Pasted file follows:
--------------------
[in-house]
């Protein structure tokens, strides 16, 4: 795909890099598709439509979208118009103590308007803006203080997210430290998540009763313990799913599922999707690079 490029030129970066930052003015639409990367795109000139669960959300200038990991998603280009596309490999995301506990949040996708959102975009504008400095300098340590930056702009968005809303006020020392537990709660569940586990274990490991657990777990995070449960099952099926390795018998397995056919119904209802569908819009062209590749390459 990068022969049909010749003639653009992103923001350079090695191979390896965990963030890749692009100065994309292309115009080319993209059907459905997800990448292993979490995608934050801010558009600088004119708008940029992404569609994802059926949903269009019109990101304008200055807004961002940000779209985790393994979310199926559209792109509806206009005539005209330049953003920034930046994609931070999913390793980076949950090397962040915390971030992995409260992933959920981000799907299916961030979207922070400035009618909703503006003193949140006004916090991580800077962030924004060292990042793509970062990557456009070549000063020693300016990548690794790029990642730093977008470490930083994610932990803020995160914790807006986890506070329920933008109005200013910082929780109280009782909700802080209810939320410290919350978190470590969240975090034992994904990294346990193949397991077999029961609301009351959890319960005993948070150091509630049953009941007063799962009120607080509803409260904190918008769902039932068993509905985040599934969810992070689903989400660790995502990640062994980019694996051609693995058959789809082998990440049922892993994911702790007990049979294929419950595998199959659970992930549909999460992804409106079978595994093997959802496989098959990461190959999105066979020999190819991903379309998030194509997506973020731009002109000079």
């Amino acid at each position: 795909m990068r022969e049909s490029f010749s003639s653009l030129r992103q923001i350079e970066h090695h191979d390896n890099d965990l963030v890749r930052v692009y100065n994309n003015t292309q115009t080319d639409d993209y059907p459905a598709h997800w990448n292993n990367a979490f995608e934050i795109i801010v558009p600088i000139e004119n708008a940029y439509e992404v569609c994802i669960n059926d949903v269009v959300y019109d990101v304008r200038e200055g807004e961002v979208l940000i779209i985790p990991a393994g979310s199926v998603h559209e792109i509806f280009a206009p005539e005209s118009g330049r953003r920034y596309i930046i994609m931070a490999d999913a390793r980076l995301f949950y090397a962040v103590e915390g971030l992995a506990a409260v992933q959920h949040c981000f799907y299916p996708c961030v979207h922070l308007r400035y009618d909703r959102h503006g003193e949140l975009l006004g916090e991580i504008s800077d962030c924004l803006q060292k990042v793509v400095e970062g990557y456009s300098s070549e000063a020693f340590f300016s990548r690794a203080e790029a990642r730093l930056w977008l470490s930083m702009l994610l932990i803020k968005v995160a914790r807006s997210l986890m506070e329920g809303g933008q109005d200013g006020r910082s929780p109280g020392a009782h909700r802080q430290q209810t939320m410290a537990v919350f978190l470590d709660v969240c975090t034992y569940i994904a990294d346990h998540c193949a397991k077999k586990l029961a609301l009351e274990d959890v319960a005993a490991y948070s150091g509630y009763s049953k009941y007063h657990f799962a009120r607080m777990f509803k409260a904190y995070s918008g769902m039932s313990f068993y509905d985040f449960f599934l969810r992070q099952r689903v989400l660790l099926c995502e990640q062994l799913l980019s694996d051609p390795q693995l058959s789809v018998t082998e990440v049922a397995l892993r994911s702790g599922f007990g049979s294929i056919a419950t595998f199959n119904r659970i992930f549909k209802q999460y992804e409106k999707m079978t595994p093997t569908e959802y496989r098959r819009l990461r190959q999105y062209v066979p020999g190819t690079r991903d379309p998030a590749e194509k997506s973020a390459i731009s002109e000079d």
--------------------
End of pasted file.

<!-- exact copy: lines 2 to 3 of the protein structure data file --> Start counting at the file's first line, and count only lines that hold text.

């Protein structure tokens, strides 16, 4: 795909890099598709439509979208118009103590308007803006203080997210430290998540009763313990799913599922999707690079 490029030129970066930052003015639409990367795109000139669960959300200038990991998603280009596309490999995301506990949040996708959102975009504008400095300098340590930056702009968005809303006020020392537990709660569940586990274990490991657990777990995070449960099952099926390795018998397995056919119904209802569908819009062209590749390459 990068022969049909010749003639653009992103923001350079090695191979390896965990963030890749692009100065994309292309115009080319993209059907459905997800990448292993979490995608934050801010558009600088004119708008940029992404569609994802059926949903269009019109990101304008200055807004961002940000779209985790393994979310199926559209792109509806206009005539005209330049953003920034930046994609931070999913390793980076949950090397962040915390971030992995409260992933959920981000799907299916961030979207922070400035009618909703503006003193949140006004916090991580800077962030924004060292990042793509970062990557456009070549000063020693300016990548690794790029990642730093977008470490930083994610932990803020995160914790807006986890506070329920933008109005200013910082929780109280009782909700802080209810939320410290919350978190470590969240975090034992994904990294346990193949397991077999029961609301009351959890319960005993948070150091509630049953009941007063799962009120607080509803409260904190918008769902039932068993509905985040599934969810992070689903989400660790995502990640062994980019694996051609693995058959789809082998990440049922892993994911702790007990049979294929419950595998199959659970992930549909999460992804409106079978595994093997959802496989098959990461190959999105066979020999190819991903379309998030194509997506973020731009002109000079």
């Amino acid at each position: 795909m990068r022969e049909s490029f010749s003639s653009l030129r992103q923001i350079e970066h090695h191979d390896n890099d965990l963030v890749r930052v692009y100065n994309n003015t292309q115009t080319d639409d993209y059907p459905a598709h997800w990448n292993n990367a979490f995608e934050i795109i801010v558009p600088i000139e004119n708008a940029y439509e992404v569609c994802i669960n059926d949903v269009v959300y019109d990101v304008r200038e200055g807004e961002v979208l940000i779209i985790p990991a393994g979310s199926v998603h559209e792109i509806f280009a206009p005539e005209s118009g330049r953003r920034y596309i930046i994609m931070a490999d999913a390793r980076l995301f949950y090397a962040v103590e915390g971030l992995a506990a409260v992933q959920h949040c981000f799907y299916p996708c961030v979207h922070l308007r400035y009618d909703r959102h503006g003193e949140l975009l006004g916090e991580i504008s800077d962030c924004l803006q060292k990042v793509v400095e970062g990557y456009s300098s070549e000063a020693f340590f300016s990548r690794a203080e790029a990642r730093l930056w977008l470490s930083m702009l994610l932990i803020k968005v995160a914790r807006s997210l986890m506070e329920g809303g933008q109005d200013g006020r910082s929780p109280g020392a009782h909700r802080q430290q209810t939320m410290a537990v919350f978190l470590d709660v969240c975090t034992y569940i994904a990294d346990h998540c193949a397991k077999k586990l029961a609301l009351e274990d959890v319960a005993a490991y948070s150091g509630y009763s049953k009941y007063h657990f799962a009120r607080m777990f509803k409260a904190y995070s918008g769902m039932s313990f068993y509905d985040f449960f599934l969810r992070q099952r689903v989400l660790l099926c995502e990640q062994l799913l980019s694996d051609p390795q693995l058959s789809v018998t082998e990440v049922a397995l892993r994911s702790g599922f007990g049979s294929i056919a419950t595998f199959n119904r659970i992930f549909k209802q999460y992804e409106k999707m079978t595994p093997t569908e959802y496989r098959r819009l990461r190959q999105y062209v066979p020999g190819t690079r991903d379309p998030a590749e194509k997506s973020a390459i731009s002109e000079d």